Even in a place where winning is expected, he was phenomenal.
This is an archived article that was published on sltrib.com in 2011, and information in the article may be outdated. It is provided only for personal research purposes and may not be reprinted.
If San Antonio's Gregg Popovich does not win this season's Red Auerbach Trophy as the NBA Coach of the Year, blame Jerry Sloan.
During his 23 1/2 seasons with the Jazz, everybody expected Sloan to win.
And he did.
That's why Sloan was never named coach of the year.
He was a victim of his success: His teams almost always lived up to expectations.
Call it the Sloan Syndrome a malady infecting coach of the year voters for decades.
It explains why Sloan never won the award, despite a career deemed worthy by the Hall of Fame.
It explains why Phil Jackson has won it once, despite his boatload of championship rings.
It explains why Popovich has won it only once, pending the outcome of this season's voting.
Popovich was the 2003 Coach of the Year, when he edged Golden State's Eric Musselman and Sloan for the award.
This year, he should carry all 50 states and the District of Columbia in an Obama-like landslide, despite the presence of other worthy candidates.
Chicago's Tom Thibodeau, Philadelphia's Doug Collins, Denver's George Karl, Portland's Nate McMillan, Memphis' Lionel Hollins and Houston's Rick Adelman have done notable jobs.
None of them, however, has accomplished more than Popovich.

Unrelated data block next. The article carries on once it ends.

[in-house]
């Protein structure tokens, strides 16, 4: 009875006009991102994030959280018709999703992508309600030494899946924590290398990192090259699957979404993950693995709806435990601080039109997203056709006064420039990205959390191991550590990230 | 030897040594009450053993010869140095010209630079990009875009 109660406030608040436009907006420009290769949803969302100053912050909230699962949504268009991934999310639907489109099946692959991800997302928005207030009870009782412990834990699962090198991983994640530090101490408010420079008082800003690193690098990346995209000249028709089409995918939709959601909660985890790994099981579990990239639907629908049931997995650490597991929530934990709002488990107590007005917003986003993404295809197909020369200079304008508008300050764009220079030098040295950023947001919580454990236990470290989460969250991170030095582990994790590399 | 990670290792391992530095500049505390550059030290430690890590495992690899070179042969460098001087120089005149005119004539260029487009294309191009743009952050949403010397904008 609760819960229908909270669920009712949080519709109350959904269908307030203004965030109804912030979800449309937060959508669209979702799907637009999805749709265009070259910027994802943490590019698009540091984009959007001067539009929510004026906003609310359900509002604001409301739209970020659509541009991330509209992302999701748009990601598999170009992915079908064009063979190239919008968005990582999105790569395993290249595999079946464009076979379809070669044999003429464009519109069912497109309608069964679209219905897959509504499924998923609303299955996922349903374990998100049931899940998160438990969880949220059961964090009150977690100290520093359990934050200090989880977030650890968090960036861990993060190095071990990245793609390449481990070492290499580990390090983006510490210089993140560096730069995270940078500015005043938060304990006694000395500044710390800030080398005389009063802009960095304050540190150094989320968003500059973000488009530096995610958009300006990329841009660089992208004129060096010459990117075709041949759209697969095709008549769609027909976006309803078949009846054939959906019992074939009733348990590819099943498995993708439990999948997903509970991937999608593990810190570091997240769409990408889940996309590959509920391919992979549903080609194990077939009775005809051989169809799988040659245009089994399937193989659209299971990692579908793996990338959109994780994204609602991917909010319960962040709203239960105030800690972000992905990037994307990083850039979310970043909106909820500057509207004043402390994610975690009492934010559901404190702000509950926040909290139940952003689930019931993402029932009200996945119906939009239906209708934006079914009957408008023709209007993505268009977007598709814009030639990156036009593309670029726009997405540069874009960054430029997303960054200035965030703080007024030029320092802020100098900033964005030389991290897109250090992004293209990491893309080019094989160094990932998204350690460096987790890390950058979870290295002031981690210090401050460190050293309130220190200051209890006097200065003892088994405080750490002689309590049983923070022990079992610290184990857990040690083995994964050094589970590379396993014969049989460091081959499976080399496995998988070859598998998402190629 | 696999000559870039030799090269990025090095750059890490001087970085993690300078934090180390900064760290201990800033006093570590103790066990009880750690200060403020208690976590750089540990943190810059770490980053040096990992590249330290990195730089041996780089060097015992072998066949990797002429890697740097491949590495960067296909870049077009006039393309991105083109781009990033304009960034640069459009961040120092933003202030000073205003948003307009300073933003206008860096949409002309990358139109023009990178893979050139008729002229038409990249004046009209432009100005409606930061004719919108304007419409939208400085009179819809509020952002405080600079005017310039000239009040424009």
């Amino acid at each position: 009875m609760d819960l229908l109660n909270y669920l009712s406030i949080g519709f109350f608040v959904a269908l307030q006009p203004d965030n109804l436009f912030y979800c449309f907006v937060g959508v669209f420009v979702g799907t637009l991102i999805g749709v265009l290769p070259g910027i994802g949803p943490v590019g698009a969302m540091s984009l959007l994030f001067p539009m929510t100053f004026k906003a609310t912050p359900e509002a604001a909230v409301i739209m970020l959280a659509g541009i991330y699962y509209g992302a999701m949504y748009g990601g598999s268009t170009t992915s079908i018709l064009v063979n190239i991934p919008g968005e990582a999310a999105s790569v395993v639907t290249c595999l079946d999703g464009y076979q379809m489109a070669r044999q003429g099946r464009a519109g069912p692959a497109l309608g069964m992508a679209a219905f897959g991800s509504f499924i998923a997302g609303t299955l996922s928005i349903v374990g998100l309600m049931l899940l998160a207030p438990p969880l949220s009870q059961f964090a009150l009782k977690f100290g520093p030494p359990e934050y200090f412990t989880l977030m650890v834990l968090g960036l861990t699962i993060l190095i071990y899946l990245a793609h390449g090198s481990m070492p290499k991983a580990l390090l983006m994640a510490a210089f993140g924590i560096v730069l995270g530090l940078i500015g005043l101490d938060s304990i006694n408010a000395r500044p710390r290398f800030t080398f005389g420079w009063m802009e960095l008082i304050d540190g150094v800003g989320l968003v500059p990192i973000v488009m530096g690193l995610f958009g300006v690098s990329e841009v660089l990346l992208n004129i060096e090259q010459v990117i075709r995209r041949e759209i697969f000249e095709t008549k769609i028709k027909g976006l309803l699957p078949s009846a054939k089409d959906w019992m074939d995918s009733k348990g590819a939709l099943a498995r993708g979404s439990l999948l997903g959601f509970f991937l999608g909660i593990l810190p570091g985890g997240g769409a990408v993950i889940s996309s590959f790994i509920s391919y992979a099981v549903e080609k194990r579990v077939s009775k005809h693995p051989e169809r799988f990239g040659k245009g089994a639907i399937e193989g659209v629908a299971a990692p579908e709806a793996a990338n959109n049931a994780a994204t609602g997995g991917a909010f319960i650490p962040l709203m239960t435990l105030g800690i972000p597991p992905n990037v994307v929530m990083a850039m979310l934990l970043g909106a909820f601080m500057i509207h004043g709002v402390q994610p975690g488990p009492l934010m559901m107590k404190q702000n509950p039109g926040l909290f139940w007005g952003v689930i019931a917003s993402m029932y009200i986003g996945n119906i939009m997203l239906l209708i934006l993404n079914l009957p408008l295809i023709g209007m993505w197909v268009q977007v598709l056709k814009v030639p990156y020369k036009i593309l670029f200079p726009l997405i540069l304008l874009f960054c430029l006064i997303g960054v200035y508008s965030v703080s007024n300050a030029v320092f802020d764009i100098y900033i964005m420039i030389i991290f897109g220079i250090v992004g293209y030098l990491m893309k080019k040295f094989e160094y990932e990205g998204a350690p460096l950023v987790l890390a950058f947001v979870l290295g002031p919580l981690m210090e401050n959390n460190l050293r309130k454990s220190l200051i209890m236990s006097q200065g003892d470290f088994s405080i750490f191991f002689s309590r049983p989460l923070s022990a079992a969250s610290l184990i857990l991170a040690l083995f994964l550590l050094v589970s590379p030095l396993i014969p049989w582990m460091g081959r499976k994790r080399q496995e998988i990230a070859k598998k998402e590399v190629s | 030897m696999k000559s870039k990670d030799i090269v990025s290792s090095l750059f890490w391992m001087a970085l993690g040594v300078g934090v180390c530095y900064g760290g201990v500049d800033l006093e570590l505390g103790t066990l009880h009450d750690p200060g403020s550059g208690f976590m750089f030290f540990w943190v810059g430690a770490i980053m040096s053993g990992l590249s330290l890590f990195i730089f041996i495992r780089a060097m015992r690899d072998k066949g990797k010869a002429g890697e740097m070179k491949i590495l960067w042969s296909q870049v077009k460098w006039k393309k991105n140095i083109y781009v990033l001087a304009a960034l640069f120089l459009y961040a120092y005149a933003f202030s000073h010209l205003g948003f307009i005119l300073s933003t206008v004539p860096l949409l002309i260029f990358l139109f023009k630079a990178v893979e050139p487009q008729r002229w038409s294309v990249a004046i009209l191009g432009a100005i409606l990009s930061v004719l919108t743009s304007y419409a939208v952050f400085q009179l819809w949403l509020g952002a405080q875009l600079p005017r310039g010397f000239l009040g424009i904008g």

The Spurs have run away from their Western Conference rivals when many in the preseason projected them to finish third or worse in the Southwest Division.
Actually, it's the perfect recipe for a coach of the year candidate.
Unlike Sloan's best teams, Popovich and the Spurs won 60 games without the usual preseason hype bestowed on a team expected to do so.
Why the reduced expectations?
One year ago, the Spurs won a relatively modest 50 games three fewer than the Jazz.
San Antonio finished as the No. 7 seed in the West and was wiped out by Phoenix in the second round of the playoffs.
In addition, cornerstones Tim Duncan, Manu Ginobili and Tony Parker were a year older, and Popovich's bench would be manned by players such as Matt Bonner, Gary Neal and Tiago Splitter.
The Spurs were also going to adjust on the fly to a new style.
Sure, they still wanted to hang their headbands on defense, which had carried them to four championships since 1999.
During a 10-year stretch, for example, San Antonio held the Jazz to fewer than 100 points in 38 straight games.
After being beaten in the playoffs by Phoenix, however, Popovich decided it was time to gun the engine more and grind it out less.
"We're not the Phoenix Suns and we're not the New York Knicks, by any stretch," he said early this season. "But we do play a little faster than we used to."
Said Duncan: "We've definitely changed our pace. We're moving the ball a lot more. We score a lot more points."
It worked immediately.
The Spurs started 29-4, including wins in 13 of their first 14 games.
It should have made Popovich the coach of the year front-runner from the beginning of the season.
In reality, however, it might have given those voting on the award the excuse they often use to overlook coaches such as Sloan, Jackson and Popovich.
Hey, it's San Antonio.
The Spurs always win.
What's the big deal?
In reality, it's a big enough deal so Popovich is the coach of the year. No contest.